By Tim Reid
LOS ANGELES, April 11 Bankrupt San Bernardino
will resume paying into the state pension fund on July 1, but
the California city will continue to renege on other debts
including payments to bondholders, according to a new budget
released late Thursday.
Nearly a year after it halted contributions to America's
biggest pension fund, San Bernardino will resume payments to
Calpers at the start of the new fiscal year - but continue to
not pay other creditors, according to the budget.
San Bernardino will not make interest and principal payments
on $50 million in pension bonds issued in 2005, according to the
new budget. The city council on Monday will review the budget, a
blueprint for how the city proposes to manage its finances since
declaring bankruptcy last August.
San Bernardino's decision to resume its $1.2 million,
bimonthly employer contributions to Calpers while continuing to
defer pension bond debt will intensify the battle between the
pension fund and Wall Street bondholders.
The case has been bogged down in disputes about the scope of
documents the city must provide to its creditors. Unlike
Stockton, where a judge approved the city for bankruptcy last
week, a decision on San Bernardino's eligibility for Chapter 9
protection still appears some way off.
Both San Bernardino and Stockton are considered test cases
in the titanic battle over whether municipal bondholders or
current and retired employees will absorb most of the pain when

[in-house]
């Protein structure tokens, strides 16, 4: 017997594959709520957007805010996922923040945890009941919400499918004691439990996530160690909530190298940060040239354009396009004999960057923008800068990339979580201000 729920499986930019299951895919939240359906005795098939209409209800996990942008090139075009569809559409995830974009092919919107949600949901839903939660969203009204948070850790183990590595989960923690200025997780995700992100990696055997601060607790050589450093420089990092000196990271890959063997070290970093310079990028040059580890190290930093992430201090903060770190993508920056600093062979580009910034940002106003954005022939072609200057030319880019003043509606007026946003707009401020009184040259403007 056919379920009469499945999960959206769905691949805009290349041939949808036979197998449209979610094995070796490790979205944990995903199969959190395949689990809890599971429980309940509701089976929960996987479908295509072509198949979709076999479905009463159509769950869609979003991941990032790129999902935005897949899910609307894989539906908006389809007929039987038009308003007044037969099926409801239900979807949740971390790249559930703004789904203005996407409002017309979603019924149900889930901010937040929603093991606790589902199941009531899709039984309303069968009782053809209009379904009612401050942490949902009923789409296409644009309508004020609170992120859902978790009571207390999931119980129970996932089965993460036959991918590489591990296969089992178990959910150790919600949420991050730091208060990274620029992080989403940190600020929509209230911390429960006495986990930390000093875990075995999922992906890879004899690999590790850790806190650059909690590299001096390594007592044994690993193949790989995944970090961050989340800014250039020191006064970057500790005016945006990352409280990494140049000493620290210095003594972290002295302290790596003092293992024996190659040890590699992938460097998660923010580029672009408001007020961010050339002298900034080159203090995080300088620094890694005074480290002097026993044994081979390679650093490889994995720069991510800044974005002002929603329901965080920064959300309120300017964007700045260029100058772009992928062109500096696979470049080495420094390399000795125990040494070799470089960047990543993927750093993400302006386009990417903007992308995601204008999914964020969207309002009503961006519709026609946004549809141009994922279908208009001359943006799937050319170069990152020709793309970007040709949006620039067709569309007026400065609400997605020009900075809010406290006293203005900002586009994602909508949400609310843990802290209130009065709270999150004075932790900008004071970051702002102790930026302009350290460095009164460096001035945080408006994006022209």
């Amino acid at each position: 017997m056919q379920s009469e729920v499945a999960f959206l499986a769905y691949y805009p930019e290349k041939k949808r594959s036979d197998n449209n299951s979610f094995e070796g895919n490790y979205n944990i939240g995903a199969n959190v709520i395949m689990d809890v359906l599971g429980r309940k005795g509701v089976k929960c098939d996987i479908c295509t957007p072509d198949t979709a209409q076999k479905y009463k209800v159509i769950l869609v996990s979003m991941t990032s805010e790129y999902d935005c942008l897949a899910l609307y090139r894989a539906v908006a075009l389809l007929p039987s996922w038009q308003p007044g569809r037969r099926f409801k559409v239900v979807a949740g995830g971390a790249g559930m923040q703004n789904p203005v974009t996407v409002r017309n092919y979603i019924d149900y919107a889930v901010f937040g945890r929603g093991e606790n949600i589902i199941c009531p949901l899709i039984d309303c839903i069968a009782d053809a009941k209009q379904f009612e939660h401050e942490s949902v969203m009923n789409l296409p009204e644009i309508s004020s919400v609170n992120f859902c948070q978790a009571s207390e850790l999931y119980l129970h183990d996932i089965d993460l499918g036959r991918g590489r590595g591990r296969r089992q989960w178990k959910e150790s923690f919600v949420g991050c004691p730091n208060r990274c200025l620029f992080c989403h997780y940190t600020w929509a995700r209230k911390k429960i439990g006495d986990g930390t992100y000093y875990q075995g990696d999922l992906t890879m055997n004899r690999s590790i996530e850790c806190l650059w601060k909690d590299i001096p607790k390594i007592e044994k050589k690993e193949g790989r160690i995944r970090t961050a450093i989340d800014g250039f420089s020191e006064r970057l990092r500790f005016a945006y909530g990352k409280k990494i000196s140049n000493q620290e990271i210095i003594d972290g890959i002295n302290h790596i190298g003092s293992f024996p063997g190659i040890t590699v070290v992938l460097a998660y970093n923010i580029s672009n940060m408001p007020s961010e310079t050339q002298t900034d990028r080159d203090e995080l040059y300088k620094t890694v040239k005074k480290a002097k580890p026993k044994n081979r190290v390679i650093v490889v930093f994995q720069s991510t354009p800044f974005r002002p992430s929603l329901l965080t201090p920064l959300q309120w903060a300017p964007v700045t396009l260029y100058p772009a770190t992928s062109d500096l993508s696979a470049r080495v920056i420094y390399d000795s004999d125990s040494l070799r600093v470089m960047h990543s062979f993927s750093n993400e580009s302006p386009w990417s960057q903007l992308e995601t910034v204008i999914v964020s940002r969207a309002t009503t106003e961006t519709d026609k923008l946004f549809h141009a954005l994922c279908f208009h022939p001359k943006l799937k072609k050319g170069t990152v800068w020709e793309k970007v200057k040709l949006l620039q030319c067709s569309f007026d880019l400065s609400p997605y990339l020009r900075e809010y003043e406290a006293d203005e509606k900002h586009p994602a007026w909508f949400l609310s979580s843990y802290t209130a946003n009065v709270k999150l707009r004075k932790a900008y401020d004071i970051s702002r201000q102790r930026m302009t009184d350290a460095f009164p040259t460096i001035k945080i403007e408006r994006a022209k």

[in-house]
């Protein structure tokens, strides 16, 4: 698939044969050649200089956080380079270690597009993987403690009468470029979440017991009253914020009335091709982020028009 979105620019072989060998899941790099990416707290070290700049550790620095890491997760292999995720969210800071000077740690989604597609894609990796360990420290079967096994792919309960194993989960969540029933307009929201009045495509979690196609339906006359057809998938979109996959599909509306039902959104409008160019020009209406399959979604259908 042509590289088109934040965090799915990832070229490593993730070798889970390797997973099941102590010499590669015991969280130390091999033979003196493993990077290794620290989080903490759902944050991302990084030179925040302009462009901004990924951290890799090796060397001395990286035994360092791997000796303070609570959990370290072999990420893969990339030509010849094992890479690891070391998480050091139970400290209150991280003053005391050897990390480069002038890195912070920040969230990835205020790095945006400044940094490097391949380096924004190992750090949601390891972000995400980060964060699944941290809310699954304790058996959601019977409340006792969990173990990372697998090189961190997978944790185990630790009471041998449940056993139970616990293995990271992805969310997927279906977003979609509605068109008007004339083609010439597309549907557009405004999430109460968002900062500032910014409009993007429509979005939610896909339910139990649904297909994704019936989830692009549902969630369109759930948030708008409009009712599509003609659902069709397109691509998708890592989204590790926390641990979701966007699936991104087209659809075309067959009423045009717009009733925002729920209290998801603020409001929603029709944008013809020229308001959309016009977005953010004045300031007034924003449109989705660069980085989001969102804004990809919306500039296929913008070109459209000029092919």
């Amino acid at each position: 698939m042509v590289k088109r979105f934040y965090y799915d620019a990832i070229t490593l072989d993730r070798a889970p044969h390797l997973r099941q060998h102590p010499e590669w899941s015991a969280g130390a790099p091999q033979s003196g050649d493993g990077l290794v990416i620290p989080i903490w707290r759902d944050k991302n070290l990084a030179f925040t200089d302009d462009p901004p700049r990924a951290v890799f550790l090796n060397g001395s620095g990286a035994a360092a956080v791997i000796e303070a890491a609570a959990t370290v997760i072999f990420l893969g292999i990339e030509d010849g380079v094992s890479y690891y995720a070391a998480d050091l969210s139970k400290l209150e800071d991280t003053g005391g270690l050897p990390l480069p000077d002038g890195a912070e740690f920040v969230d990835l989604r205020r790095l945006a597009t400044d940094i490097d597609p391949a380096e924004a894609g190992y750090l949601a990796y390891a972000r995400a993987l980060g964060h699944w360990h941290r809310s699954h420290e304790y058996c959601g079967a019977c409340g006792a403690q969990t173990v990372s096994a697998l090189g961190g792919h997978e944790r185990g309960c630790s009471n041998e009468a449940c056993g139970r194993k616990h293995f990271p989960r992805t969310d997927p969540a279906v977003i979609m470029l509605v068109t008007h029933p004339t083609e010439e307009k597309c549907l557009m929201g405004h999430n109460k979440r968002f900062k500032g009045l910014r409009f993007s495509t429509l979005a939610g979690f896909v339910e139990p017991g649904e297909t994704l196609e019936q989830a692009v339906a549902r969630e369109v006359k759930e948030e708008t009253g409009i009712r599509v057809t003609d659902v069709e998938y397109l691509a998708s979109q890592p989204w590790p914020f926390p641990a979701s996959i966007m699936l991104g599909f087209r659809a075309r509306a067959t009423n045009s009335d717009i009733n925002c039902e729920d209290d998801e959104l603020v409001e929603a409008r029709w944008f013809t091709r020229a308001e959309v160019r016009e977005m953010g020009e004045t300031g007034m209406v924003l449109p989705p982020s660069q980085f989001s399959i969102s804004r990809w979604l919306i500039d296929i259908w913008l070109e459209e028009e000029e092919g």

a state or local government goes broke.
Calpers, which manages $256 billion in assets, is San
Bernardino's biggest creditor, with the holders of its $50
million in pension bonds its second-biggest creditor.
Calpers is opposing San Bernardino's quest for bankruptcy,
the only city to have ever halted payments to the fund. Stockton
kept current on its payments to Calpers and the pension fund did
not oppose that city's bid for Chapter 9 protection.
There is no mention in the budget of how the city intends to
repay its arrears to Calpers, and other creditors.
In a letter attached to the new financial documents,
officials say roughly $35 million has been "deferred" by the
city - that is, not paid to creditors.
After the city said in court on Tuesday that it hoped to
restart payments to Calpers, the pension fund told Reuters that
such a move would be a "smart business decision."
The budget message was sober in the sacrifices it says the
city will continue to have to make in order to bring its fiscal
house in order.
While the new budget predicts slightly more revenues than
expenditures for the city's general fund by the end of this
fiscal year - by about $2.3 million - it states that at the end
of June this year, despite salary reductions, staff cutbacks and
other drastic cost-cutting measures, the general fund will still
be nearly $7 million in the red.
"The City's overall cash balance and liquidity is the City's
biggest challenge," the budget document states. It calls the
city's cash-on-hand position "extremely serious."